Parallel structure, also called parallel construction and parallelism, is a method of formatting written elements so that they correspond to each other structurally. Parallel structure can be applied to any closely related elements; however, it is most often applied to headings, bulleted lists, numbered lists, lists in sentences, and tightly coupled phrases or sentences.
Parallel structure serves both functional and stylistic purposes.1 It is functional because it helps readers identify the relationship between the elements. It is stylistic because people enjoy looking at, listening to—and reading—things that have symmetry.
There are many ways to create parallel structure.2 For example, you can format all of the items as complete sentences or phrases beginning with the same type of word. Here is a numbered list in which each item is a complete sentence starting with a regular verb.
Complete the following four steps to ensure reimbursement of your travel expenses:
- Obtain a reimbursement form from the HR department.
- Complete the reimbursement form and attach your receipts.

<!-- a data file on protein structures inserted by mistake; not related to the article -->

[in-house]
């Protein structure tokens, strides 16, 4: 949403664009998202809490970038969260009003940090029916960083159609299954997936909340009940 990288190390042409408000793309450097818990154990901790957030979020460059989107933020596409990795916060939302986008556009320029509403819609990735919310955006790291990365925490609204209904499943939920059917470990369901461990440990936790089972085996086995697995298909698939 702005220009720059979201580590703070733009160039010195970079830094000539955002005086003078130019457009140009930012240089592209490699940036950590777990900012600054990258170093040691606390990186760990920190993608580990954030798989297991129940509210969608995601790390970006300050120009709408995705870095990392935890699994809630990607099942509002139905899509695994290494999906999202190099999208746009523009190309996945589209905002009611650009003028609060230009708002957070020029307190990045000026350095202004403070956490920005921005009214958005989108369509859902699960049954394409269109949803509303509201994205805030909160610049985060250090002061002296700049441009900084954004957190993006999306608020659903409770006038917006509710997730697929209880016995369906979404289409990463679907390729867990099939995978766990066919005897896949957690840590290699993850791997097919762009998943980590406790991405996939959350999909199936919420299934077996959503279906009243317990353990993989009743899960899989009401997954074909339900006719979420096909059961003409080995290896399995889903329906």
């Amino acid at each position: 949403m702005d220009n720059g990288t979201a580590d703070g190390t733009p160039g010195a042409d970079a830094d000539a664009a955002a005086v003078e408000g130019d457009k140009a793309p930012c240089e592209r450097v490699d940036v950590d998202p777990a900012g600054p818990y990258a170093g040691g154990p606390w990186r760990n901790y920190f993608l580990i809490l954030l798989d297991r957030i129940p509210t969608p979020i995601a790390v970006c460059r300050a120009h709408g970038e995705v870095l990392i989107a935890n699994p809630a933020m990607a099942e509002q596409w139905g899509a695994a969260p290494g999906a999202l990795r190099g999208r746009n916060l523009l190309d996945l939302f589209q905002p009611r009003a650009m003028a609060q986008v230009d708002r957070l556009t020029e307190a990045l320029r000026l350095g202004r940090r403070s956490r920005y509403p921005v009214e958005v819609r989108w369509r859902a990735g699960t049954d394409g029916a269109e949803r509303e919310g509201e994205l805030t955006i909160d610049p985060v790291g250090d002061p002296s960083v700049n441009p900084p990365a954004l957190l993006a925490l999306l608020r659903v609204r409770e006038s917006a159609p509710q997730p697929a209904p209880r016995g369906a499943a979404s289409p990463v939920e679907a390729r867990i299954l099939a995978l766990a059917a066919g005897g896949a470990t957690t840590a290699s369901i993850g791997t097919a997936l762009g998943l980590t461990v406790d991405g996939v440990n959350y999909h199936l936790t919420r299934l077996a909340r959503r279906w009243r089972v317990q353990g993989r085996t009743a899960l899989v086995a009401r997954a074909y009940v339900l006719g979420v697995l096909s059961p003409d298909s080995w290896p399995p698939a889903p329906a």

- Deliver the reimbursement form and your receipts to the HR department within ten business days of returning from your trip.
- Contact HR if you have not received your reimbursement check within thirty days.
Here is an example of a group of phrases in a sentence in which each phrase begins with a preposition.
The kittens hid behind the sofa, under the coffee table, above the bookshelves, inside the cabinets, and below the sink.
My next post will explore ways to use parallel structure to add a professional polish to headings in reports, articles, chapters, and blog posts.
1. Bryan A. Garner, Garner’s Modern English Usage (New York: Oxford University Press, 2016), 670–671.
2. The Chicago Manual of Style, 17th ed. (Chicago: University of Chicago Press, 2017), 5.42–5.45.